Politics and science tend to be thought of as opposing terms. While in natural science there is no doubt the acceleration due to gravity is approximately 9.81 or that two hydrogen and one oxygen atom make a water molecule, in politics what is a fact may depend on who you ask.
But science has not been able to explain everything in this world. There are still many questions that remain unanswered, many of which relate to environmental issues. Although it sound strange, science in not omniscient (omniscient comes from the word science and omni or “all”). This uncertainty that is natural to science makes it vulnerable to different interpretations, distortion, suppression and ignorance. We can therefore say that science, and environmental issues are inherently social and political due to uncertainty.
“Ideology, money, and/or political power can unduly influence science…”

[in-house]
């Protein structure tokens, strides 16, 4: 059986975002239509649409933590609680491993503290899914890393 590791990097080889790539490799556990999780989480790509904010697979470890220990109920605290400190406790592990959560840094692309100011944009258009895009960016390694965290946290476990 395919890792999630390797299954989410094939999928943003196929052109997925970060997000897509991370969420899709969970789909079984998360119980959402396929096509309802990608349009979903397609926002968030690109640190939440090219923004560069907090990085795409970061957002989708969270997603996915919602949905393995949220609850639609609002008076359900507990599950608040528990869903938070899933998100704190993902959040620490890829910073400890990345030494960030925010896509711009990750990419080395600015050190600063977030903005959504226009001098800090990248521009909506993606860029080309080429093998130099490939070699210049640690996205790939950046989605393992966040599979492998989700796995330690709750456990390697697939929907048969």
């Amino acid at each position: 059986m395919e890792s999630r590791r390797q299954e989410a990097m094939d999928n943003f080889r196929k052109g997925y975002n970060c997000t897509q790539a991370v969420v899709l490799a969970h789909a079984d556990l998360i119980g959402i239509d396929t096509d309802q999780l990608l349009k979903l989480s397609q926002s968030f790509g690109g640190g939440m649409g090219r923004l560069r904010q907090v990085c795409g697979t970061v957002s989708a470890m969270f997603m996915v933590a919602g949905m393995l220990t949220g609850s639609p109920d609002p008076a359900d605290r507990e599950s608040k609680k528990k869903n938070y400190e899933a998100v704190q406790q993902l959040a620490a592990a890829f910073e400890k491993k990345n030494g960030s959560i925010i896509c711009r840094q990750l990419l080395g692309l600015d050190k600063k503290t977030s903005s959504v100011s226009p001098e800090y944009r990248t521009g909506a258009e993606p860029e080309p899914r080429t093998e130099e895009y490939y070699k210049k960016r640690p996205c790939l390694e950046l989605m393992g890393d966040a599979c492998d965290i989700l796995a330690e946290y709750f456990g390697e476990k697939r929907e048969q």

As an example, recent research has found that a food industry group called Sugar Research Foundation (SRF) paid 3 Harvard students to deny research that was blaming heart diseases on sugar an instead blame it on fats. This way, people would move from eating high fat food to low fat food which is usually tasteless and needs sugar to give it some flavour (Business Insider, 2016). During that time, the relations between sugar and heart disease were uncertain and a group took advantage of such situation to play its to its favour.
Carolan, M. S. (2008). The bright-and blind-spots of science: why objective knowledge is not enough to resolve environmental controversies. Critical Sociology, 34(5), 725-740.